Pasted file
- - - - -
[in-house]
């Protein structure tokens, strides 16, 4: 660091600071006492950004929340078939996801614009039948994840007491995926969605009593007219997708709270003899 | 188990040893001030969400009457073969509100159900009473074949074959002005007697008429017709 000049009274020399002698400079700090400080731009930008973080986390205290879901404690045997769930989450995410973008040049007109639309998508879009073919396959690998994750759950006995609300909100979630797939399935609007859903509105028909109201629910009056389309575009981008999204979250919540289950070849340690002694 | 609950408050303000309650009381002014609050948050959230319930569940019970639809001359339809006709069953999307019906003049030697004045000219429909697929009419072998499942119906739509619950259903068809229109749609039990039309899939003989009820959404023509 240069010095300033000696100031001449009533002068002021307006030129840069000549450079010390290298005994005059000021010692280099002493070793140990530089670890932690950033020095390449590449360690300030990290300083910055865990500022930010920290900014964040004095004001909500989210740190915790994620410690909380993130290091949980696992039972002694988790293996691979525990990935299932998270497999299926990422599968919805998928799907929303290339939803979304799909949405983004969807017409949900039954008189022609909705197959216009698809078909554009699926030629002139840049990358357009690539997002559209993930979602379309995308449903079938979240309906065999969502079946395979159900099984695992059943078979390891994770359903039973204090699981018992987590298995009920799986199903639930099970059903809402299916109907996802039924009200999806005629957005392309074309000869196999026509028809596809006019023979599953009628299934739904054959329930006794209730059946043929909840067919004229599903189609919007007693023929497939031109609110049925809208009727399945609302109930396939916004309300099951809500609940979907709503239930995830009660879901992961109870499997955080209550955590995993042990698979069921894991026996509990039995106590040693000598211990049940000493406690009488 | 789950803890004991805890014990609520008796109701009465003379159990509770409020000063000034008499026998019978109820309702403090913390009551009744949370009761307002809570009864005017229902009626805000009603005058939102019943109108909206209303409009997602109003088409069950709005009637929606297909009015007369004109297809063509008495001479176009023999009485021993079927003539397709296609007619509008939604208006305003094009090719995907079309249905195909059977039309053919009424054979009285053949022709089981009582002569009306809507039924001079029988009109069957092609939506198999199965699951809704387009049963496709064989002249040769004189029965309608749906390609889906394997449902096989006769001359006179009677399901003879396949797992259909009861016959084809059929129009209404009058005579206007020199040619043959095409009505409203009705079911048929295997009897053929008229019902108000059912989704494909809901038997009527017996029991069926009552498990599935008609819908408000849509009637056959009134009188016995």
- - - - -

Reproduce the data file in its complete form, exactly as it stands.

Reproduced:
[in-house]
């Protein structure tokens, strides 16, 4: 660091600071006492950004929340078939996801614009039948994840007491995926969605009593007219997708709270003899 | 188990040893001030969400009457073969509100159900009473074949074959002005007697008429017709 000049009274020399002698400079700090400080731009930008973080986390205290879901404690045997769930989450995410973008040049007109639309998508879009073919396959690998994750759950006995609300909100979630797939399935609007859903509105028909109201629910009056389309575009981008999204979250919540289950070849340690002694 | 609950408050303000309650009381002014609050948050959230319930569940019970639809001359339809006709069953999307019906003049030697004045000219429909697929009419072998499942119906739509619950259903068809229109749609039990039309899939003989009820959404023509 240069010095300033000696100031001449009533002068002021307006030129840069000549450079010390290298005994005059000021010692280099002493070793140990530089670890932690950033020095390449590449360690300030990290300083910055865990500022930010920290900014964040004095004001909500989210740190915790994620410690909380993130290091949980696992039972002694988790293996691979525990990935299932998270497999299926990422599968919805998928799907929303290339939803979304799909949405983004969807017409949900039954008189022609909705197959216009698809078909554009699926030629002139840049990358357009690539997002559209993930979602379309995308449903079938979240309906065999969502079946395979159900099984695992059943078979390891994770359903039973204090699981018992987590298995009920799986199903639930099970059903809402299916109907996802039924009200999806005629957005392309074309000869196999026509028809596809006019023979599953009628299934739904054959329930006794209730059946043929909840067919004229599903189609919007007693023929497939031109609110049925809208009727399945609302109930396939916004309300099951809500609940979907709503239930995830009660879901992961109870499997955080209550955590995993042990698979069921894991026996509990039995106590040693000598211990049940000493406690009488 | 789950803890004991805890014990609520008796109701009465003379159990509770409020000063000034008499026998019978109820309702403090913390009551009744949370009761307002809570009864005017229902009626805000009603005058939102019943109108909206209303409009997602109003088409069950709005009637929606297909009015007369004109297809063509008495001479176009023999009485021993079927003539397709296609007619509008939604208006305003094009090719995907079309249905195909059977039309053919009424054979009285053949022709089981009582002569009306809507039924001079029988009109069957092609939506198999199965699951809704387009049963496709064989002249040769004189029965309608749906390609889906394997449902096989006769001359006179009677399901003879396949797992259909009861016959084809059929129009209404009058005579206007020199040619043959095409009505409203009705079911048929295997009897053929008229019902108000059912989704494909809901038997009527017996029991069926009552498990599935008609819908408000849509009637056959009134009188016995």